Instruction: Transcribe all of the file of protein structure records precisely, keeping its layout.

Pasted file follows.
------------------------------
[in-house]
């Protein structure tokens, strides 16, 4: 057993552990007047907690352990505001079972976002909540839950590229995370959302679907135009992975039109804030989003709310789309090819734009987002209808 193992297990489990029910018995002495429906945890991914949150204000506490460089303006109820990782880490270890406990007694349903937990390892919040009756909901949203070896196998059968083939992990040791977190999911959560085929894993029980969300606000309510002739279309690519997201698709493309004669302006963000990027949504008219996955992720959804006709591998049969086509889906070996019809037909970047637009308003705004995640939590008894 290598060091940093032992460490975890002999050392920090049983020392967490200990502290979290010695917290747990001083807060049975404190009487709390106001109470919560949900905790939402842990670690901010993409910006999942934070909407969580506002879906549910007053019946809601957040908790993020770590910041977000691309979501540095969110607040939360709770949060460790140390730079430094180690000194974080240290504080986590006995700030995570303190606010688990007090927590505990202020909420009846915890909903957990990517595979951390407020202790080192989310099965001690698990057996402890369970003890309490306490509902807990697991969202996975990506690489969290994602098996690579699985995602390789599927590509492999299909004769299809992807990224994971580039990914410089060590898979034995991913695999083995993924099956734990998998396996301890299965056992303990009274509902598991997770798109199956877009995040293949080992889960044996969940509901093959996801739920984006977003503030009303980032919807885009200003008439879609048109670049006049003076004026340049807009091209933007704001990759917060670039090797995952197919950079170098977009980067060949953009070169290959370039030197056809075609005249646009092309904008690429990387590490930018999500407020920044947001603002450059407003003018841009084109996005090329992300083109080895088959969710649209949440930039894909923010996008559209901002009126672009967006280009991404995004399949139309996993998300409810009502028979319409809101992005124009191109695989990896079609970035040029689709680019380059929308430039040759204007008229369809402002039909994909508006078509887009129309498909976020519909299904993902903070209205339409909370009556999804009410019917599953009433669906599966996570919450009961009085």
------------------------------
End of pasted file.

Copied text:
[in-house]
């Protein structure tokens, strides 16, 4: 057993552990007047907690352990505001079972976002909540839950590229995370959302679907135009992975039109804030989003709310789309090819734009987002209808 193992297990489990029910018995002495429906945890991914949150204000506490460089303006109820990782880490270890406990007694349903937990390892919040009756909901949203070896196998059968083939992990040791977190999911959560085929894993029980969300606000309510002739279309690519997201698709493309004669302006963000990027949504008219996955992720959804006709591998049969086509889906070996019809037909970047637009308003705004995640939590008894 290598060091940093032992460490975890002999050392920090049983020392967490200990502290979290010695917290747990001083807060049975404190009487709390106001109470919560949900905790939402842990670690901010993409910006999942934070909407969580506002879906549910007053019946809601957040908790993020770590910041977000691309979501540095969110607040939360709770949060460790140390730079430094180690000194974080240290504080986590006995700030995570303190606010688990007090927590505990202020909420009846915890909903957990990517595979951390407020202790080192989310099965001690698990057996402890369970003890309490306490509902807990697991969202996975990506690489969290994602098996690579699985995602390789599927590509492999299909004769299809992807990224994971580039990914410089060590898979034995991913695999083995993924099956734990998998396996301890299965056992303990009274509902598991997770798109199956877009995040293949080992889960044996969940509901093959996801739920984006977003503030009303980032919807885009200003008439879609048109670049006049003076004026340049807009091209933007704001990759917060670039090797995952197919950079170098977009980067060949953009070169290959370039030197056809075609005249646009092309904008690429990387590490930018999500407020920044947001603002450059407003003018841009084109996005090329992300083109080895088959969710649209949440930039894909923010996008559209901002009126672009967006280009991404995004399949139309996993998300409810009502028979319409809101992005124009191109695989990896079609970035040029689709680019380059929308430039040759204007008229369809402002039909994909508006078509887009129309498909976020519909299904993902903070209205339409909370009556999804009410019917599953009433669906599966996570919450009961009085």